The impact of care costs on an estate after a few years in a nursing home is considerable. The time to talk to clients is when they are planning or organising their retirement finances in their 50s and 60s. You can talk to them about the choices they want to make rather than dwelling on the detail of sickness in old age.

One reason why this is a market with such potential is that customers have told us they want to protect their independence as much as they want to protect their assets.

Paul Bennett is marketing manager at PPP lifetime care


Rewards on the cards

IFAs see a future for fund supermarkets working alongside face-to-face advice but they feel most UK consumers are not ready to plunge into the world of online investment on their own. Mellon Trust chief executive of fund administration Steve Blizzard recently des cribed the idea of a stand-alone supermarket as flawed, maintaining that face-to-face advice […]

Edinburgh Income & Value Trust announces results

Edinburgh Income and Value Trust, managed by Edinburgh Fund Managers, has announced that a second interim dividend of 2.4p has been declared and will be paid to shareholders on February 16, 2001. This follows a first interim dividend of 2.4p. The company intends to pay a total dividend of at least 9.6p for the year […]

In the land of the fee

This year is likely to see a general election and most people and most people believe a Labour victory is a foregone conclusion. While the election result might not change things dramatically for IFAs, the probable end of polarisation and the introduction of stakeholder pensions certainly will. Sofa vice-chairman Gary Jefferies says while IFAs will […]

Axa has the whole world in its hands

Axa Sun Life is catering for investors who have high risk profiles with the introduction of its world opportunities fund. This open ended investment company (Oeic) is also available as an individual savings account (Isa). It is actively managed and consists of 40 stocks, which are selected by the fund manager on the basis of […]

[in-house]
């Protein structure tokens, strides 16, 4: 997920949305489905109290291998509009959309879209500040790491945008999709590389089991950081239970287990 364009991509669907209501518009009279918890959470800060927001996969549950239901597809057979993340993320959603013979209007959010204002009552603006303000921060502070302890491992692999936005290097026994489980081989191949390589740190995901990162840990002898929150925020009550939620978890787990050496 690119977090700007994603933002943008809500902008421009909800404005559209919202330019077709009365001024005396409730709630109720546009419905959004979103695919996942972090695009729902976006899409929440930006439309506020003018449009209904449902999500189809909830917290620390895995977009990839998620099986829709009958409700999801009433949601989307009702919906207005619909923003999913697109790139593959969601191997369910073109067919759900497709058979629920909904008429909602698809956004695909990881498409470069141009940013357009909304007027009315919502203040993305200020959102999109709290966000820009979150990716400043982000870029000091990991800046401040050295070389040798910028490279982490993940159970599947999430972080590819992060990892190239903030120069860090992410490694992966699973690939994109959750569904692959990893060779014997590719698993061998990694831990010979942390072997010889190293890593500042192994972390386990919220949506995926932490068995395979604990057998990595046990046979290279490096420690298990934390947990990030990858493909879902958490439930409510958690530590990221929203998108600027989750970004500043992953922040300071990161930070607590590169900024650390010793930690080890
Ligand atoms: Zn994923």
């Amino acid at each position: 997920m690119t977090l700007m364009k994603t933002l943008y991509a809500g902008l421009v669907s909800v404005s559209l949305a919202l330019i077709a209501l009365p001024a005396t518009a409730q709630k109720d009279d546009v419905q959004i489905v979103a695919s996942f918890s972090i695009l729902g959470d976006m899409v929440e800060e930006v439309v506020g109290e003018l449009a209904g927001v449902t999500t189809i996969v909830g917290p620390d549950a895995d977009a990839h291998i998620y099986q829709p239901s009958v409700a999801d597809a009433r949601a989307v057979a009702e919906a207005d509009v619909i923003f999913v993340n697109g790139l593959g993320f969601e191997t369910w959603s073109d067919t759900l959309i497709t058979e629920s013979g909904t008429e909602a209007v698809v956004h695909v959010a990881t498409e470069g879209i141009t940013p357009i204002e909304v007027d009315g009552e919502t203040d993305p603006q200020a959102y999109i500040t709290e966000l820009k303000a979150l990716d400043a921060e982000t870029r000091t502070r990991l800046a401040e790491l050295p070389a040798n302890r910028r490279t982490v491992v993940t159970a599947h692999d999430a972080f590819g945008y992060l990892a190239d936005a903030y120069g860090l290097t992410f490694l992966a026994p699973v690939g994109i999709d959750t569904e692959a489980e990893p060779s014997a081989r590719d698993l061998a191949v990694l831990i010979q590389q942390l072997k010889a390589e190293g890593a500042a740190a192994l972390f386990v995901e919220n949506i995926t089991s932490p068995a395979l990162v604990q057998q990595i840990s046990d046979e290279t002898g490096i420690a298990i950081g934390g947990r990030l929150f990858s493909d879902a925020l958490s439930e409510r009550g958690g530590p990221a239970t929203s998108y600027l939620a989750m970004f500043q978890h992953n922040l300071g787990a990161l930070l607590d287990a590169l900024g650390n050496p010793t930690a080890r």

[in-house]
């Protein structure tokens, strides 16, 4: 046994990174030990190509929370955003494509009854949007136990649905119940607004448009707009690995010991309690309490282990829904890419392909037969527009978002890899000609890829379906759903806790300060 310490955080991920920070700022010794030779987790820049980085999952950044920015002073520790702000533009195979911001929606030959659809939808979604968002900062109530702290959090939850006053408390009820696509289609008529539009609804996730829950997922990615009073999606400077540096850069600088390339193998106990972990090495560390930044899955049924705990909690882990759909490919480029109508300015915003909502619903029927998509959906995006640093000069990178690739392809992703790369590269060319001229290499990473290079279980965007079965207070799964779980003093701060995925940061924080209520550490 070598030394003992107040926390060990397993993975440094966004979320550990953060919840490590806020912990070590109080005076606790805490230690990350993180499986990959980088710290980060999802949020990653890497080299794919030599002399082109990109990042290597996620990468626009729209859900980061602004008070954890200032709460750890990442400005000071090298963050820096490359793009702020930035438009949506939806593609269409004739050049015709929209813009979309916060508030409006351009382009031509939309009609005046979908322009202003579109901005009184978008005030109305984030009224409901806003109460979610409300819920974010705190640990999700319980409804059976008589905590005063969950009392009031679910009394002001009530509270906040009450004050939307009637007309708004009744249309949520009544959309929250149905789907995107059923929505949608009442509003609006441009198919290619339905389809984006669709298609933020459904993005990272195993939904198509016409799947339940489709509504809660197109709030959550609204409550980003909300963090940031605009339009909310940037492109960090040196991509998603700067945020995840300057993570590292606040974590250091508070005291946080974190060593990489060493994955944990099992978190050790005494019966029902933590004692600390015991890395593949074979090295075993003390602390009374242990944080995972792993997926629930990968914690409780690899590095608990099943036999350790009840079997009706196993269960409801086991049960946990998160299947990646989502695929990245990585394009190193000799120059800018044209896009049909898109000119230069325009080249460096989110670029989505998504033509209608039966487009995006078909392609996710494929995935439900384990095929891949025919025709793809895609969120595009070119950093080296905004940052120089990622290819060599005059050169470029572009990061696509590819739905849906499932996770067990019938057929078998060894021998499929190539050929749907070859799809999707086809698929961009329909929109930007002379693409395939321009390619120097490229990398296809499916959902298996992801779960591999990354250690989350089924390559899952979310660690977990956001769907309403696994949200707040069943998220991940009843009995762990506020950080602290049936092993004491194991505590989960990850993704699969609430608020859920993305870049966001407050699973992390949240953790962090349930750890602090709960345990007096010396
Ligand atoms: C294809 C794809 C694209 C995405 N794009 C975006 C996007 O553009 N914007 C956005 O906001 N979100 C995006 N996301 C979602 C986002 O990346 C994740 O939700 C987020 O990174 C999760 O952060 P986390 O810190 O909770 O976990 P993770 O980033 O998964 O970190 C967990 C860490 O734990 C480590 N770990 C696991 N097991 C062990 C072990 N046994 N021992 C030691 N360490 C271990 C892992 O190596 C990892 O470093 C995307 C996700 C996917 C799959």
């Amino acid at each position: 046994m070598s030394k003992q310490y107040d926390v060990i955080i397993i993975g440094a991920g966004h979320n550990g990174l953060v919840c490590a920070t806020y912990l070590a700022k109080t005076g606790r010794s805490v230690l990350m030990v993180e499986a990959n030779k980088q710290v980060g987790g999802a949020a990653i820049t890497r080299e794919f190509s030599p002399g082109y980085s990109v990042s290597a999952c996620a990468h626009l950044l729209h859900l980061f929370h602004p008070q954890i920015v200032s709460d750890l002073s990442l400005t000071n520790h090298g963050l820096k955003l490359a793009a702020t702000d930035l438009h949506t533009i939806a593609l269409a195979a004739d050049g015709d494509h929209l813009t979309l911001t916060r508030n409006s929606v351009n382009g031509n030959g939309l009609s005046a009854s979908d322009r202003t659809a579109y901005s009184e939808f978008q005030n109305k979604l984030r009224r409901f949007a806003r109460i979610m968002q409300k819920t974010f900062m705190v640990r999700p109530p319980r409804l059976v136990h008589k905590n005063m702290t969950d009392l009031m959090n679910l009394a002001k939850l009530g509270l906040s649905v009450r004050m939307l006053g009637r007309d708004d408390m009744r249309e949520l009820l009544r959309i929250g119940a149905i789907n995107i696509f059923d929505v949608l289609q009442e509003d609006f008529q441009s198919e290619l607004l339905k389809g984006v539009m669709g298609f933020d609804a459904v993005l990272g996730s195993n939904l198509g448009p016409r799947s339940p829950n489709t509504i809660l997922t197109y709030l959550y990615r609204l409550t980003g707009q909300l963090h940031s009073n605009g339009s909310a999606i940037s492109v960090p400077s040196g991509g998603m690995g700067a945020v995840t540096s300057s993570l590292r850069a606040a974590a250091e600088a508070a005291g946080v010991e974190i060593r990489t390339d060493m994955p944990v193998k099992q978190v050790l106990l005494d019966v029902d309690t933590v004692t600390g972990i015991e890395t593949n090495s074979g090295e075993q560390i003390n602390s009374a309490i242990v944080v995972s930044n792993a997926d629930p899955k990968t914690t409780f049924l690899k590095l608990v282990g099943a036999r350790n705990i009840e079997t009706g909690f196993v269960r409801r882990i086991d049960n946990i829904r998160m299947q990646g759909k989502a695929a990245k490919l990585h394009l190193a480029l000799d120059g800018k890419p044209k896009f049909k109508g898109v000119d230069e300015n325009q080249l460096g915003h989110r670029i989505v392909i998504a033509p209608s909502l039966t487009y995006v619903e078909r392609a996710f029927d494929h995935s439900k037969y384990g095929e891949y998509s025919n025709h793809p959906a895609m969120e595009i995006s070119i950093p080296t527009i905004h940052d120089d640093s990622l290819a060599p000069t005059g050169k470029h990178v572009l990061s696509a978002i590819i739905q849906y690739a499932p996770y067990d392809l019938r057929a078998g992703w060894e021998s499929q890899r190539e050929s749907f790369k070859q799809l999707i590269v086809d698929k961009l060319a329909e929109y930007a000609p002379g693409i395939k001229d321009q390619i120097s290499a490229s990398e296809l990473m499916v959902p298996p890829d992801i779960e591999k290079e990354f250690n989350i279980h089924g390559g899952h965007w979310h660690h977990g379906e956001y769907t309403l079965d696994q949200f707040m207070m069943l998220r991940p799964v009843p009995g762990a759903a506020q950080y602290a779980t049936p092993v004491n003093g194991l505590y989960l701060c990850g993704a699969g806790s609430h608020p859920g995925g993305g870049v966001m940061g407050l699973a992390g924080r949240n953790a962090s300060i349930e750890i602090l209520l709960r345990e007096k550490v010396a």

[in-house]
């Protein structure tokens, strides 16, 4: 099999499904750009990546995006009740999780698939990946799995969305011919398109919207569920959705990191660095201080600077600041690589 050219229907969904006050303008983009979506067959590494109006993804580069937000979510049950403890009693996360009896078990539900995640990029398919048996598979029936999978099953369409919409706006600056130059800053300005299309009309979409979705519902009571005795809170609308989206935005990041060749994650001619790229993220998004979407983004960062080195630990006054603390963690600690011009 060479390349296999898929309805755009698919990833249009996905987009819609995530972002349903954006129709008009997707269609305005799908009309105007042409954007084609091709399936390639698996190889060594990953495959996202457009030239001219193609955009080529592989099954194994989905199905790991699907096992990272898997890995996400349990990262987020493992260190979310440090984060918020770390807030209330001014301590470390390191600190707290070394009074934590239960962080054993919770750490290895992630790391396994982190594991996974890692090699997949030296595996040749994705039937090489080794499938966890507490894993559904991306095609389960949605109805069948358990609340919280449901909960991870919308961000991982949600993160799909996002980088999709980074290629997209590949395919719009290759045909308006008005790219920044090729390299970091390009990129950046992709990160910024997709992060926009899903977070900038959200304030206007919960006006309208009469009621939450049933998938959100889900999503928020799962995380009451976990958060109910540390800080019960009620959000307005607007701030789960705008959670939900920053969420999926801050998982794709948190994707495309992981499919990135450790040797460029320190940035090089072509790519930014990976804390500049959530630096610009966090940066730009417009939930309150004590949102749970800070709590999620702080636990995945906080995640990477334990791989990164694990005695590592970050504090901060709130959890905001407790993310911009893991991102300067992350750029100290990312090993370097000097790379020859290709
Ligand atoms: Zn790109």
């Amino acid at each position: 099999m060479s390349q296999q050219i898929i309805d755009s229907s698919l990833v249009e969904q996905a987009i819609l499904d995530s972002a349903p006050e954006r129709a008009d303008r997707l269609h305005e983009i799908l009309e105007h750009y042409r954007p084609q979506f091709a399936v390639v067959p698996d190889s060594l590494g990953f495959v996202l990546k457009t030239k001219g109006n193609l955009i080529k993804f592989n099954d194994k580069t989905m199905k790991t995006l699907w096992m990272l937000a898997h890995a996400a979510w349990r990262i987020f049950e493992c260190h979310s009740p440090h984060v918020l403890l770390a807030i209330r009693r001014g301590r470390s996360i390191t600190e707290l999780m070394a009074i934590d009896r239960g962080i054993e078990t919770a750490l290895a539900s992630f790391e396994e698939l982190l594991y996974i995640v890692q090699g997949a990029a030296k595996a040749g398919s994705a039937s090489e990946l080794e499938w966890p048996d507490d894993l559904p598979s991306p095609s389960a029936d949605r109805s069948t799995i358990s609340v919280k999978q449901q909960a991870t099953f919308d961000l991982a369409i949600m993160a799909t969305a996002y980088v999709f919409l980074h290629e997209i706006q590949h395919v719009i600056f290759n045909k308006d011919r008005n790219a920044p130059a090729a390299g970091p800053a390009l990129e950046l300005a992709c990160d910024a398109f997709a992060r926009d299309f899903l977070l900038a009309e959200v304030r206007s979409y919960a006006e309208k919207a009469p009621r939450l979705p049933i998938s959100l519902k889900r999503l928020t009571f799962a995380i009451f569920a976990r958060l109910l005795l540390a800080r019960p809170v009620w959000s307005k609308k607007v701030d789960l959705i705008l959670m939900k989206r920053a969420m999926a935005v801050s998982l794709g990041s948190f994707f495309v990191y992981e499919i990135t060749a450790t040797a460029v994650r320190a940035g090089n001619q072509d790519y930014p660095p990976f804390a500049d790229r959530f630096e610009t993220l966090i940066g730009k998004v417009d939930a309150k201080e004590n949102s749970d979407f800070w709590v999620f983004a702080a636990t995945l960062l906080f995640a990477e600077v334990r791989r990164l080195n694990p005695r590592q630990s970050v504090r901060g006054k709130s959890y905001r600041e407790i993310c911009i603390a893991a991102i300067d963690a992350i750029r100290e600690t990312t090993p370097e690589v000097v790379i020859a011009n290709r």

News and expert analysis straight to your inbox

Sign up


    Leave a comment


    Why register with Money Marketing ?

    Providing trusted insight for professional advisers.  Since 1985 Money Marketing has helped promote and analyse the financial adviser community in the UK and continues to be the trusted industry brand for independent insight and advice.

    News & analysis delivered directly to your inbox
    Register today to receive our range of news alerts including daily and weekly briefings

    Money Marketing Events
    Be the first to hear about our industry leading conferences, awards, roundtables and more.

    Research and insight
    Take part in and see the results of Money Marketing's flagship investigations into industry trends.

    Have your say
    Only registered users can post comments. As the voice of the adviser community, our content generates robust debate. Sign up today and make your voice heard.

    Register now

    Having problems?

    Contact us on +44 (0)20 7292 3712

    Lines are open Monday to Friday 9:00am -5.00pm